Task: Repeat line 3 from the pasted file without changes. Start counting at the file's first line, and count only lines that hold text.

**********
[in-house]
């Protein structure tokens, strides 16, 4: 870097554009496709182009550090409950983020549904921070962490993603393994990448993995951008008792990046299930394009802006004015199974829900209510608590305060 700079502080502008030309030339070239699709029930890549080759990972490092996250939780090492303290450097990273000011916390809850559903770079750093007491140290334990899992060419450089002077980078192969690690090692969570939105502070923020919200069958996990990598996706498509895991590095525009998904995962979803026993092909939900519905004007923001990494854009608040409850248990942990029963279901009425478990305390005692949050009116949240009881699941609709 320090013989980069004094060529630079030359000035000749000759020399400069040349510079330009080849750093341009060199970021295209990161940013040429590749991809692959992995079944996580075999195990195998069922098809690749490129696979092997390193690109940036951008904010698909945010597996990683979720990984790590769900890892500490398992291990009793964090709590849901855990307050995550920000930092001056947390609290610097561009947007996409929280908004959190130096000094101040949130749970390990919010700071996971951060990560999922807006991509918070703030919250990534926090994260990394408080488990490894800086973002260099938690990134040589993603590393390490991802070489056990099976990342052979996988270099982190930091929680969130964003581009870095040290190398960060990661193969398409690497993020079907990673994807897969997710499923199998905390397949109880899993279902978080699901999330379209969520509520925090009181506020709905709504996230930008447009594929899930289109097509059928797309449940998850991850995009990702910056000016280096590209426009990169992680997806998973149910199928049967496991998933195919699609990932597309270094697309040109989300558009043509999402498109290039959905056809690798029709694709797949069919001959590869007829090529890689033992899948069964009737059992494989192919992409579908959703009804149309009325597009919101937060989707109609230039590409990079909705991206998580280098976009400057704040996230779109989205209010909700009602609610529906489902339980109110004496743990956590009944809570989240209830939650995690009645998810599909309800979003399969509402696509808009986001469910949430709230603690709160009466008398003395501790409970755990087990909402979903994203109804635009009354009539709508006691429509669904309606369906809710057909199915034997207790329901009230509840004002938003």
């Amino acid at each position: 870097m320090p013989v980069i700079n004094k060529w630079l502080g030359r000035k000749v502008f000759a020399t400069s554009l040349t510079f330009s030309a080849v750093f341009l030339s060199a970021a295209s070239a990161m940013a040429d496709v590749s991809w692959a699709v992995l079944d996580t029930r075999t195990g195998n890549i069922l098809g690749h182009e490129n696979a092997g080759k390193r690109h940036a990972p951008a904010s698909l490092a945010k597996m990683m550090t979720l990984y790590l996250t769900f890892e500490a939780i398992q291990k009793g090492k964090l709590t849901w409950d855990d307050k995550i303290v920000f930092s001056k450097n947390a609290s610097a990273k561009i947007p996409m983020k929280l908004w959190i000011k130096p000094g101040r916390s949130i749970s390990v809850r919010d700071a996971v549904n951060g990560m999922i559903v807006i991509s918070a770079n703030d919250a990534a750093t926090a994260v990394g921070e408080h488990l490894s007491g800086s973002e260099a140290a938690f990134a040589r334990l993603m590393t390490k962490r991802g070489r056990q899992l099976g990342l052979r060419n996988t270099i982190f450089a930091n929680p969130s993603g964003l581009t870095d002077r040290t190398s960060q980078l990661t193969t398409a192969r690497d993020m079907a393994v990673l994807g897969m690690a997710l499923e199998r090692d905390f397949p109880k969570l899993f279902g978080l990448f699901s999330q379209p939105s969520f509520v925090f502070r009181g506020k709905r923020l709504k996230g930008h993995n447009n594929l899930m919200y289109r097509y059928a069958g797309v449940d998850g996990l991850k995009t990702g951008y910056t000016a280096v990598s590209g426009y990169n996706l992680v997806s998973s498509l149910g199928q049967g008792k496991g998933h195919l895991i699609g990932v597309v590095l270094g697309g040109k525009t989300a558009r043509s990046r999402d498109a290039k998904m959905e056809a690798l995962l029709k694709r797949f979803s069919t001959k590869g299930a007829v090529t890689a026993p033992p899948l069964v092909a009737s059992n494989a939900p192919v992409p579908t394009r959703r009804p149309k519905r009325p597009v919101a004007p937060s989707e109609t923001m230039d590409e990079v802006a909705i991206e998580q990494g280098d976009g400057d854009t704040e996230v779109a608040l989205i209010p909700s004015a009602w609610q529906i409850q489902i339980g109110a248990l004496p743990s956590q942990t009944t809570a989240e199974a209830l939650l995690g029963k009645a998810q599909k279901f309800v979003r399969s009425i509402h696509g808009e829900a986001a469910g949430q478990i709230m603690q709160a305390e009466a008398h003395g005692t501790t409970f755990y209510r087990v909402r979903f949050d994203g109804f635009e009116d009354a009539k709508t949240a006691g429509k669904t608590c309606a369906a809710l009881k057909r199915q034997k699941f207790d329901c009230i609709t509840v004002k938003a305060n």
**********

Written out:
């Amino acid at each position: 870097m320090p013989v980069i700079n004094k060529w630079l502080g030359r000035k000749v502008f000759a020399t400069s554009l040349t510079f330009s030309a080849v750093f341009l030339s060199a970021a295209s070239a990161m940013a040429d496709v590749s991809w692959a699709v992995l079944d996580t029930r075999t195990g195998n890549i069922l098809g690749h182009e490129n696979a092997g080759k390193r690109h940036a990972p951008a904010s698909l490092a945010k597996m990683m550090t979720l990984y790590l996250t769900f890892e500490a939780i398992q291990k009793g090492k964090l709590t849901w409950d855990d307050k995550i303290v920000f930092s001056k450097n947390a609290s610097a990273k561009i947007p996409m983020k929280l908004w959190i000011k130096p000094g101040r916390s949130i749970s390990v809850r919010d700071a996971v549904n951060g990560m999922i559903v807006i991509s918070a770079n703030d919250a990534a750093t926090a994260v990394g921070e408080h488990l490894s007491g800086s973002e260099a140290a938690f990134a040589r334990l993603m590393t390490k962490r991802g070489r056990q899992l099976g990342l052979r060419n996988t270099i982190f450089a930091n929680p969130s993603g964003l581009t870095d002077r040290t190398s960060q980078l990661t193969t398409a192969r690497d993020m079907a393994v990673l994807g897969m690690a997710l499923e199998r090692d905390f397949p109880k969570l899993f279902g978080l990448f699901s999330q379209p939105s969520f509520v925090f502070r009181g506020k709905r923020l709504k996230g930008h993995n447009n594929l899930m919200y289109r097509y059928a069958g797309v449940d998850g996990l991850k995009t990702g951008y910056t000016a280096v990598s590209g426009y990169n996706l992680v997806s998973s498509l149910g199928q049967g008792k496991g998933h195919l895991i699609g990932v597309v590095l270094g697309g040109k525009t989300a558009r043509s990046r999402d498109a290039k998904m959905e056809a690798l995962l029709k694709r797949f979803s069919t001959k590869g299930a007829v090529t890689a026993p033992p899948l069964v092909a009737s059992n494989a939900p192919v992409p579908t394009r959703r009804p149309k519905r009325p597009v919101a004007p937060s989707e109609t923001m230039d590409e990079v802006a909705i991206e998580q990494g280098d976009g400057d854009t704040e996230v779109a608040l989205i209010p909700s004015a009602w609610q529906i409850q489902i339980g109110a248990l004496p743990s956590q942990t009944t809570a989240e199974a209830l939650l995690g029963k009645a998810q599909k279901f309800v979003r399969s009425i509402h696509g808009e829900a986001a469910g949430q478990i709230m603690q709160a305390e009466a008398h003395g005692t501790t409970f755990y209510r087990v909402r979903f949050d994203g109804f635009e009116d009354a009539k709508t949240a006691g429509k669904t608590c309606a369906a809710l009881k057909r199915q034997k699941f207790d329901c009230i609709t509840v004002k938003a305060n």